AFTER finding a joey in the pouch of a dead wombat on the side of the road in Harmers Haven, a passionate local has become determined to ensure another senseless death won’t occur.

Penelope Lyttle is advocating to Bass Coast Shire Council to ensure there are Wildlife Victoria signage on rural roads around Cape Paterson, Harmers Haven and Inverloch so Good Samaritans can help animals hit by cars.

“The Wildlife Victoria number on a sign gives the public an option to call them and get pouches checked or in the case the animal is still alive, a chance to save it,” she said.

“We have many hoons at Harmers to Cape and there is a lot of carnage.

“Those drivers may not call but someone else might. And in this case, if I had got a call in time, this little one could have had a chance.”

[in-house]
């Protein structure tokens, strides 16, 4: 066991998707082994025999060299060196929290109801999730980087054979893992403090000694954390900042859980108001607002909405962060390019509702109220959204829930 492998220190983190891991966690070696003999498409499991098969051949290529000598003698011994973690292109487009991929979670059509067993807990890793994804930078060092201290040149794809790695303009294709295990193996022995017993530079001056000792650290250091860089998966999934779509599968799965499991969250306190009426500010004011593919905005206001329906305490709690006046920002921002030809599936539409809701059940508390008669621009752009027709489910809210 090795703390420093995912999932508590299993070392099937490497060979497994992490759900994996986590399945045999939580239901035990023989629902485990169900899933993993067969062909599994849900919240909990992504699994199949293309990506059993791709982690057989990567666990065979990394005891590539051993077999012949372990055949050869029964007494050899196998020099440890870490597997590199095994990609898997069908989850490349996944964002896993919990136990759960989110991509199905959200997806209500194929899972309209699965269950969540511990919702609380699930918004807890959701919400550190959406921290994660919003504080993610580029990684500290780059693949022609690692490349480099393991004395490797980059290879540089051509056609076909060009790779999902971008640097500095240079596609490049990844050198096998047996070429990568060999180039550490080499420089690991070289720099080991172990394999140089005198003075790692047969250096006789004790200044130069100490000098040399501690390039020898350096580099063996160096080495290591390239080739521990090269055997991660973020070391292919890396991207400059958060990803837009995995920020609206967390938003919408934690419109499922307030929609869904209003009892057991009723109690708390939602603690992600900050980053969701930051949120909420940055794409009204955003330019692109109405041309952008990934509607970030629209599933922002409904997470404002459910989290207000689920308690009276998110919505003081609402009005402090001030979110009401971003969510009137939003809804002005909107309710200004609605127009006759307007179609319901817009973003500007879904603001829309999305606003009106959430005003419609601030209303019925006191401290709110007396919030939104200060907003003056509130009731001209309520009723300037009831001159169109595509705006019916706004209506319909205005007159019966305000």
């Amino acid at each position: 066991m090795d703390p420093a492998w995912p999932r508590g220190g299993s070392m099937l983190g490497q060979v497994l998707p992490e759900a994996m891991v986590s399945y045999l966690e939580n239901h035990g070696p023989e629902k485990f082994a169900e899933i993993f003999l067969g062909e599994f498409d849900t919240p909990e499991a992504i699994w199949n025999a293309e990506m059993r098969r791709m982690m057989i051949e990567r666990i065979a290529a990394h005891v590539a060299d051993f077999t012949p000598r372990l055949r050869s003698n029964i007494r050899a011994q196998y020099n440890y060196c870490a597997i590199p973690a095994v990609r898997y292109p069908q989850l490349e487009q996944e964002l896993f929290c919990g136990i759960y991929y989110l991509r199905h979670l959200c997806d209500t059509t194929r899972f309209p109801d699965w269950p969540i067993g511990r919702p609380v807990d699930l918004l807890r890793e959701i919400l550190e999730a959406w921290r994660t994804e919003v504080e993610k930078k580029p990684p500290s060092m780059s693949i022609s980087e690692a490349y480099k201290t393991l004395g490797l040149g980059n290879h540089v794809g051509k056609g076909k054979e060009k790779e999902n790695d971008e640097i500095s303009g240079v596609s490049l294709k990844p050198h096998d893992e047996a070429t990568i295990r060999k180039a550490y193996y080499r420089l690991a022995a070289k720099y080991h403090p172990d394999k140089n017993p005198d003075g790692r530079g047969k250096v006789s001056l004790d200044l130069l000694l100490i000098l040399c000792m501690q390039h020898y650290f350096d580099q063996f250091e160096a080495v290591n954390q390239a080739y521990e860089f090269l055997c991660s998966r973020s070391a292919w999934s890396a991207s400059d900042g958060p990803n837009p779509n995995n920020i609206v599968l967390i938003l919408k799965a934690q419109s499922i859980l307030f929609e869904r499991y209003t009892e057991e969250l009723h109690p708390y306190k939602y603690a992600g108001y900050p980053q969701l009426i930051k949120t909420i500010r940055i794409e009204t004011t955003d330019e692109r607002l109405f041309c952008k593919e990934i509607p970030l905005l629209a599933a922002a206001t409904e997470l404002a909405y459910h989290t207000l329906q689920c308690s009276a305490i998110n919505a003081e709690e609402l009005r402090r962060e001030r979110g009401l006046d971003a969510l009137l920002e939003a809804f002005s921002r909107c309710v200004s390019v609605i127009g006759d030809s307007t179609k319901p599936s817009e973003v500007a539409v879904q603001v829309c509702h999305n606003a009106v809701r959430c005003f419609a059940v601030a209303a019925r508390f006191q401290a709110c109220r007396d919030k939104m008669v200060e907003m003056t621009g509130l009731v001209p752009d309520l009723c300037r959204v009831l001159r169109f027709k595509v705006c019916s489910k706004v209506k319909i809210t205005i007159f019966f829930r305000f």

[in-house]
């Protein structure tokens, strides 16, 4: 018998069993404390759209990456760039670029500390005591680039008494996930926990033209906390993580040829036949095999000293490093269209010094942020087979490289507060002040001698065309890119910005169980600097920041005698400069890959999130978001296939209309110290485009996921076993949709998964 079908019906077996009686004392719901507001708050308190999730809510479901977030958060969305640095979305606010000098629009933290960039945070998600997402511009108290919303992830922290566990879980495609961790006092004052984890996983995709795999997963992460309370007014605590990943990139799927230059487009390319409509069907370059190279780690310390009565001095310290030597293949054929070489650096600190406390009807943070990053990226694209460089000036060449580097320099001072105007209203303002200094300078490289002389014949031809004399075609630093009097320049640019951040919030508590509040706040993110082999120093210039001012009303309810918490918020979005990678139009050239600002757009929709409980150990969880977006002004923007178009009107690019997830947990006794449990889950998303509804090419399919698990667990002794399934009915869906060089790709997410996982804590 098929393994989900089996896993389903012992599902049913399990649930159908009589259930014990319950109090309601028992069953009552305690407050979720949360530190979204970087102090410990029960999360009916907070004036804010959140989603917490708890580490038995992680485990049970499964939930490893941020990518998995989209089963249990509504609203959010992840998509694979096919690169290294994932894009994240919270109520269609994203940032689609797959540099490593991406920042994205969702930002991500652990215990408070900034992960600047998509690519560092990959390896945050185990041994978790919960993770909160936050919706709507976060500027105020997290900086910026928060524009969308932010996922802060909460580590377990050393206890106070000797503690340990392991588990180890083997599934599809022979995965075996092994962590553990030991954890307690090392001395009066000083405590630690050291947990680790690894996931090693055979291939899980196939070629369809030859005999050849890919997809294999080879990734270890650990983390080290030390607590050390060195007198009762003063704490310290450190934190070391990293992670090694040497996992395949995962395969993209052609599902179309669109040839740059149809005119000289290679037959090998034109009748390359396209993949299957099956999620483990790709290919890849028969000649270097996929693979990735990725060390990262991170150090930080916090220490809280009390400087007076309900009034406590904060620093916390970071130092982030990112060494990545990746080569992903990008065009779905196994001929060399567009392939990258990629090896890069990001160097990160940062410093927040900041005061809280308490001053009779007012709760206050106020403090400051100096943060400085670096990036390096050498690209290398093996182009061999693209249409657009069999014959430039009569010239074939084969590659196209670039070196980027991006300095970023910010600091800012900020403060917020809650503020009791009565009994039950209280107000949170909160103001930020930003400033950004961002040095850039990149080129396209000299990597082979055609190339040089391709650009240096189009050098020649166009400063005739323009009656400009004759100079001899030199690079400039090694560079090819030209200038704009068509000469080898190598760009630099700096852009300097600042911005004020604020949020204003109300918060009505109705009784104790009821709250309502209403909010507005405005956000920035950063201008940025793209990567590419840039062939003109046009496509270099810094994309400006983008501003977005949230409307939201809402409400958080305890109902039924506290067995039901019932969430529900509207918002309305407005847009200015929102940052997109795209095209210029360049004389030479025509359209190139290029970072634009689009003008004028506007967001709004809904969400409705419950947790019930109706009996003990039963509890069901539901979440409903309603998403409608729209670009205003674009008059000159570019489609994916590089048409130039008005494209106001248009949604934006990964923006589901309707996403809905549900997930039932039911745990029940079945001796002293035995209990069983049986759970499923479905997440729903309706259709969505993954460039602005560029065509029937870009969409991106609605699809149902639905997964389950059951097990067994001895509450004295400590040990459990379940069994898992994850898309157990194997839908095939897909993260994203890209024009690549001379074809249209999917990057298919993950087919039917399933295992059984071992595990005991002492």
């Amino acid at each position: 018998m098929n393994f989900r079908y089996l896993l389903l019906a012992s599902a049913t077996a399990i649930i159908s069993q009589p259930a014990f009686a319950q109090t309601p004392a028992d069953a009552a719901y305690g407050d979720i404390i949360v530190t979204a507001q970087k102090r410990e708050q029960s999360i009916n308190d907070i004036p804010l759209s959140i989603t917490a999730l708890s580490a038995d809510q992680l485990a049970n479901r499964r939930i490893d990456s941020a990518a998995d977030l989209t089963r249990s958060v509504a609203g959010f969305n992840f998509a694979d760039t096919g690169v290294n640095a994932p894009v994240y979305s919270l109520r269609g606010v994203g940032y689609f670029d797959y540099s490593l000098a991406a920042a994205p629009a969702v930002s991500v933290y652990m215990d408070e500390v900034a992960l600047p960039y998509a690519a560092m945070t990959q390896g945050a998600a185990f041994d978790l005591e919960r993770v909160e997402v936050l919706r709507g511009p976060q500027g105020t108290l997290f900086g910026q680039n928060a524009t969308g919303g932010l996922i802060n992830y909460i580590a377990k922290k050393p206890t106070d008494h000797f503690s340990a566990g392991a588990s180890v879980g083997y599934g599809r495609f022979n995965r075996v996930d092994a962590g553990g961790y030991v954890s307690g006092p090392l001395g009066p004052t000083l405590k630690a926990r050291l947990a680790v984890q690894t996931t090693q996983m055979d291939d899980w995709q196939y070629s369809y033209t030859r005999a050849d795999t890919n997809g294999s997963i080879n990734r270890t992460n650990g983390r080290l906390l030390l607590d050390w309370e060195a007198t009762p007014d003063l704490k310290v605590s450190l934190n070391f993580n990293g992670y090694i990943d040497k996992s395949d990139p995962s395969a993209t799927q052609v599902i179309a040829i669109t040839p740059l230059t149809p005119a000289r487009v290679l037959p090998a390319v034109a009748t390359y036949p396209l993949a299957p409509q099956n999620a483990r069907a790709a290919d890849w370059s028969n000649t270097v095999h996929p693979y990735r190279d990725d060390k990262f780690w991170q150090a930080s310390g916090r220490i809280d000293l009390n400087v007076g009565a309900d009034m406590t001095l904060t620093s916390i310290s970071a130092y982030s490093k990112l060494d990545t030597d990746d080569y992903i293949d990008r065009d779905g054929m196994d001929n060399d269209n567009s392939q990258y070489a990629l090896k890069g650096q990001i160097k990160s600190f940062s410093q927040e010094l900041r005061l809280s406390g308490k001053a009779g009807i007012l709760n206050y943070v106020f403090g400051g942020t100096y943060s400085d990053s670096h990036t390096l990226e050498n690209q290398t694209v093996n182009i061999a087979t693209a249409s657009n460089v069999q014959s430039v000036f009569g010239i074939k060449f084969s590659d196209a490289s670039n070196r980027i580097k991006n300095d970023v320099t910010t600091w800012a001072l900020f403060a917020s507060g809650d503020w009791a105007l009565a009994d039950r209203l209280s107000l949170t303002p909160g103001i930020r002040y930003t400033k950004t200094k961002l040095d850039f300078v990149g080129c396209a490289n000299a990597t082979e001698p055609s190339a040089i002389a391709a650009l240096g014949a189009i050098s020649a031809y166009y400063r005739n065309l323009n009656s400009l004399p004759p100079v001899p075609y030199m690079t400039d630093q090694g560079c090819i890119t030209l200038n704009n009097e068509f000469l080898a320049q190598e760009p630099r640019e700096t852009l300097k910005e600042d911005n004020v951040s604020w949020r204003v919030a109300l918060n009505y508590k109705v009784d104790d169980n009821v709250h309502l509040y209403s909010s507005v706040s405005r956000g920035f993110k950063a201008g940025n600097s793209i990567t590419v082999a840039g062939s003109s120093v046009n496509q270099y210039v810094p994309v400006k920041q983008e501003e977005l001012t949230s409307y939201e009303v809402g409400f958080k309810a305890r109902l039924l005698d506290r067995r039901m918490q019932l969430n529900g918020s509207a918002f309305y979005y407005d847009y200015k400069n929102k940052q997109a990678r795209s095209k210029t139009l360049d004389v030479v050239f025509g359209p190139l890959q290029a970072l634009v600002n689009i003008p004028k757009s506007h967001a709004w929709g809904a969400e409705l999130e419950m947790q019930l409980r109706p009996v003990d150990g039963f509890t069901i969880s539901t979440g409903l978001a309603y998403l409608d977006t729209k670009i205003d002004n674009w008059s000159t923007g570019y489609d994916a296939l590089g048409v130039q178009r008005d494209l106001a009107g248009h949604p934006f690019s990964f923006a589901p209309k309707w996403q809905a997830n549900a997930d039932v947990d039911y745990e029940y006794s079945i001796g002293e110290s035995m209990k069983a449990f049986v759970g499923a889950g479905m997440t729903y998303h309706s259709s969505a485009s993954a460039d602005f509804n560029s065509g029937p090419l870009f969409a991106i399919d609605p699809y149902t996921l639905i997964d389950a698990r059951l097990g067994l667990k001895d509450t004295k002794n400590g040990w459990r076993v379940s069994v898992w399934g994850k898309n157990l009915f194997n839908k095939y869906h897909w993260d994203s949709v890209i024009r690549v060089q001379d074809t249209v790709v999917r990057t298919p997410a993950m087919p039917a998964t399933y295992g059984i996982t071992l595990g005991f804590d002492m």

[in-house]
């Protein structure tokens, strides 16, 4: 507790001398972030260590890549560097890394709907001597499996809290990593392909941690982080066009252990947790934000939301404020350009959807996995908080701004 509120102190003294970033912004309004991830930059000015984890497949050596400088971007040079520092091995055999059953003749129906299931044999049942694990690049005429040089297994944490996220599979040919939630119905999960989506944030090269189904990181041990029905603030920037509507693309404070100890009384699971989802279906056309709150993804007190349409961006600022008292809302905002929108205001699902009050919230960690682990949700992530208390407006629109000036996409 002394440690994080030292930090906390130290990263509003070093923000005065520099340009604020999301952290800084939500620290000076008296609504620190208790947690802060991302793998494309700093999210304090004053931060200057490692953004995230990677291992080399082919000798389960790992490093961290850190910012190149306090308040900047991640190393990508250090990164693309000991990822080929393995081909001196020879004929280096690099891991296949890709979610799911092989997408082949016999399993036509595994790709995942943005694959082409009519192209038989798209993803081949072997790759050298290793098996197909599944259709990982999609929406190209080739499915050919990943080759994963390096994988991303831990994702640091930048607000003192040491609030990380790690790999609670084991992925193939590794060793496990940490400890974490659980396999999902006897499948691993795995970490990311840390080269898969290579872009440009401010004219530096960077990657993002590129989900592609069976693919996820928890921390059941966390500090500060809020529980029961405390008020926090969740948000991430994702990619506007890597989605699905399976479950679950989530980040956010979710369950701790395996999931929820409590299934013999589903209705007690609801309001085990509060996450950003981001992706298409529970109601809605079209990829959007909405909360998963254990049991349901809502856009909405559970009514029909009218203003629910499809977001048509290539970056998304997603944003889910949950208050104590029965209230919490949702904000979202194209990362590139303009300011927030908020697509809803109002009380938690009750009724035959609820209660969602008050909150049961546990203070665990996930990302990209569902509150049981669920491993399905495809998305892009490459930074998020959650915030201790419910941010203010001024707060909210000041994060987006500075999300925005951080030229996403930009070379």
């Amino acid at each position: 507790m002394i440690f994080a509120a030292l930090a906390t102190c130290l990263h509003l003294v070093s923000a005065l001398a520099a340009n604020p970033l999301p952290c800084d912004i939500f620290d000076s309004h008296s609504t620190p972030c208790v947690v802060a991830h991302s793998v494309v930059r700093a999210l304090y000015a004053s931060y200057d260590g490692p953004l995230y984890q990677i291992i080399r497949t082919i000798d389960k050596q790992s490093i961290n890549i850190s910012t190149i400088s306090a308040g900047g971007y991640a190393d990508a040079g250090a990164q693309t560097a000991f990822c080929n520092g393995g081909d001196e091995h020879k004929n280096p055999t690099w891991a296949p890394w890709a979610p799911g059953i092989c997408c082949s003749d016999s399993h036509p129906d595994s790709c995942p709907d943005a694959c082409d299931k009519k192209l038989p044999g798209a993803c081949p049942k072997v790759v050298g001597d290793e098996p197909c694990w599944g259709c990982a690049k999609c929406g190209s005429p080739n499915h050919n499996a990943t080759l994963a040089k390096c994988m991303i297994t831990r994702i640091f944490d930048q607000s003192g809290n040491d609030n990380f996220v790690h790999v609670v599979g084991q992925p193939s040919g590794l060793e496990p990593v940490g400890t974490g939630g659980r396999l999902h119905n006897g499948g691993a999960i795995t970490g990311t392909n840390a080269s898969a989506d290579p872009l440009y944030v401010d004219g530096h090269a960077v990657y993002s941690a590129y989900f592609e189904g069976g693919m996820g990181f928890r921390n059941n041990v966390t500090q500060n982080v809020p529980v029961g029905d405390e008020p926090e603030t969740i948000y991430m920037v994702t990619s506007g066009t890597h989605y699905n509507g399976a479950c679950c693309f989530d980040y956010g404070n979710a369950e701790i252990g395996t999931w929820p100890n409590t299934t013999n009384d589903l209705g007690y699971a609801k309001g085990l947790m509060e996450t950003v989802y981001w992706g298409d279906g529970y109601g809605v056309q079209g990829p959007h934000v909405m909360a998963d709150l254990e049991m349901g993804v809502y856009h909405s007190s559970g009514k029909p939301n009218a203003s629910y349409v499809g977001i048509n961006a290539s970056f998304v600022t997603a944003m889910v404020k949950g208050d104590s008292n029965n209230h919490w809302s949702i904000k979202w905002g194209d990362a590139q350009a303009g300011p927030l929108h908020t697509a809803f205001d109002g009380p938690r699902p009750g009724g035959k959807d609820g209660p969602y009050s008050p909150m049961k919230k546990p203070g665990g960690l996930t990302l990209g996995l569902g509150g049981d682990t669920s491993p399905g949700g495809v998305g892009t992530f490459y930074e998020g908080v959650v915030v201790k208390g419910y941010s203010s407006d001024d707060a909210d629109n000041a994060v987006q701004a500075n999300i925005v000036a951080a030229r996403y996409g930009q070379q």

A Bass Coast Shire Council spokesperson said council officers were communicating with state government biodiversity officers concerning the best types of signage to use.

“Roadside signage must comply with road safety guidelines which must consider many safety factors,” the spokesperson said, adding research conducted by Victoria University on the success of the virtual fence trial on Phillip Island may determine whether virtual fences could be used more broadly throughout Bass Coast.

For advice on wildlife road safety, head to wildlifevictoria.org.au.